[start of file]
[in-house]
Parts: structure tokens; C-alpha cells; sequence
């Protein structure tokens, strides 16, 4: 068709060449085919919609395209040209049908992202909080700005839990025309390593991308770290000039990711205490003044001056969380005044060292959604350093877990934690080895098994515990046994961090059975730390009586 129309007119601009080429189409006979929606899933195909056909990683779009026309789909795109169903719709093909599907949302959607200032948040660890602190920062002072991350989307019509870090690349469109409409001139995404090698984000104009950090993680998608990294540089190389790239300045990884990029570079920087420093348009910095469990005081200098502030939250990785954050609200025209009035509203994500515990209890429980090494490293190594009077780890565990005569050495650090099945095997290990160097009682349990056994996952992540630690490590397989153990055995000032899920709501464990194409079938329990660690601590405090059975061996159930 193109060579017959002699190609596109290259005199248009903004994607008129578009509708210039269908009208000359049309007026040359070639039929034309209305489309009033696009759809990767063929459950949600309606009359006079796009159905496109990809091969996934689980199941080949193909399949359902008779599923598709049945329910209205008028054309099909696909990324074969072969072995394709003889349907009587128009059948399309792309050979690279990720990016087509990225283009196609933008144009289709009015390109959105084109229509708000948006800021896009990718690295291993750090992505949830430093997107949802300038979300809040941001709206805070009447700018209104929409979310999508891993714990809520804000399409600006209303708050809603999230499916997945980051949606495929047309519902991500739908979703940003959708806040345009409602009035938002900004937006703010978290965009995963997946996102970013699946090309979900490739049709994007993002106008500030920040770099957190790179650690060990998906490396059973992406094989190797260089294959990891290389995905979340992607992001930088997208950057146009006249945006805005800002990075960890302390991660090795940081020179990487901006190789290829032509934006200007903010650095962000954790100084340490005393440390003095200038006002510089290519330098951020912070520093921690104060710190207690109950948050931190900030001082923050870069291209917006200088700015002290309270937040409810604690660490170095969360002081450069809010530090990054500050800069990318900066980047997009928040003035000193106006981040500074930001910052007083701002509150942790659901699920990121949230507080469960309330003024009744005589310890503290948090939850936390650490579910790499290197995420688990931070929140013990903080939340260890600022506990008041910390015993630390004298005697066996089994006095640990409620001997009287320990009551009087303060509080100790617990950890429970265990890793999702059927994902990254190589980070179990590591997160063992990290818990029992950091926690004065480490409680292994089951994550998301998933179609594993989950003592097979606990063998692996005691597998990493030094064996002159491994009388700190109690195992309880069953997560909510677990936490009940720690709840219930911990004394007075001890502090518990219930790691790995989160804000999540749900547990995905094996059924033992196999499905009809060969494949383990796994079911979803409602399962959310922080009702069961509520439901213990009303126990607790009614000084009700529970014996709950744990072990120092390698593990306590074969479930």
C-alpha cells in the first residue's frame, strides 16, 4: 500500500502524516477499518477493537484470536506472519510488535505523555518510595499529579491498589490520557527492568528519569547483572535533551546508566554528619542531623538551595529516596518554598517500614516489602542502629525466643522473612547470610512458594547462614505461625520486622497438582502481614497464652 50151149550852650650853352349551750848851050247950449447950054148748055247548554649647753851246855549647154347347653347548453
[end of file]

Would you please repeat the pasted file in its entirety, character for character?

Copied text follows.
[in-house]
Parts: structure tokens; C-alpha cells; sequence
């Protein structure tokens, strides 16, 4: 068709060449085919919609395209040209049908992202909080700005839990025309390593991308770290000039990711205490003044001056969380005044060292959604350093877990934690080895098994515990046994961090059975730390009586 129309007119601009080429189409006979929606899933195909056909990683779009026309789909795109169903719709093909599907949302959607200032948040660890602190920062002072991350989307019509870090690349469109409409001139995404090698984000104009950090993680998608990294540089190389790239300045990884990029570079920087420093348009910095469990005081200098502030939250990785954050609200025209009035509203994500515990209890429980090494490293190594009077780890565990005569050495650090099945095997290990160097009682349990056994996952992540630690490590397989153990055995000032899920709501464990194409079938329990660690601590405090059975061996159930 193109060579017959002699190609596109290259005199248009903004994607008129578009509708210039269908009208000359049309007026040359070639039929034309209305489309009033696009759809990767063929459950949600309606009359006079796009159905496109990809091969996934689980199941080949193909399949359902008779599923598709049945329910209205008028054309099909696909990324074969072969072995394709003889349907009587128009059948399309792309050979690279990720990016087509990225283009196609933008144009289709009015390109959105084109229509708000948006800021896009990718690295291993750090992505949830430093997107949802300038979300809040941001709206805070009447700018209104929409979310999508891993714990809520804000399409600006209303708050809603999230499916997945980051949606495929047309519902991500739908979703940003959708806040345009409602009035938002900004937006703010978290965009995963997946996102970013699946090309979900490739049709994007993002106008500030920040770099957190790179650690060990998906490396059973992406094989190797260089294959990891290389995905979340992607992001930088997208950057146009006249945006805005800002990075960890302390991660090795940081020179990487901006190789290829032509934006200007903010650095962000954790100084340490005393440390003095200038006002510089290519330098951020912070520093921690104060710190207690109950948050931190900030001082923050870069291209917006200088700015002290309270937040409810604690660490170095969360002081450069809010530090990054500050800069990318900066980047997009928040003035000193106006981040500074930001910052007083701002509150942790659901699920990121949230507080469960309330003024009744005589310890503290948090939850936390650490579910790499290197995420688990931070929140013990903080939340260890600022506990008041910390015993630390004298005697066996089994006095640990409620001997009287320990009551009087303060509080100790617990950890429970265990890793999702059927994902990254190589980070179990590591997160063992990290818990029992950091926690004065480490409680292994089951994550998301998933179609594993989950003592097979606990063998692996005691597998990493030094064996002159491994009388700190109690195992309880069953997560909510677990936490009940720690709840219930911990004394007075001890502090518990219930790691790995989160804000999540749900547990995905094996059924033992196999499905009809060969494949383990796994079911979803409602399962959310922080009702069961509520439901213990009303126990607790009614000084009700529970014996709950744990072990120092390698593990306590074969479930």
C-alpha cells in the first residue's frame, strides 16, 4: 500500500502524516477499518477493537484470536506472519510488535505523555518510595499529579491498589490520557527492568528519569547483572535533551546508566554528619542531623538551595529516596518554598517500614516489602542502629525466643522473612547470610512458594547462614505461625520486622497438582502481614497464652 50151149550852650650853352349551750848851050247950449447950054148748055247548554649647753851246855549647154347347653347548453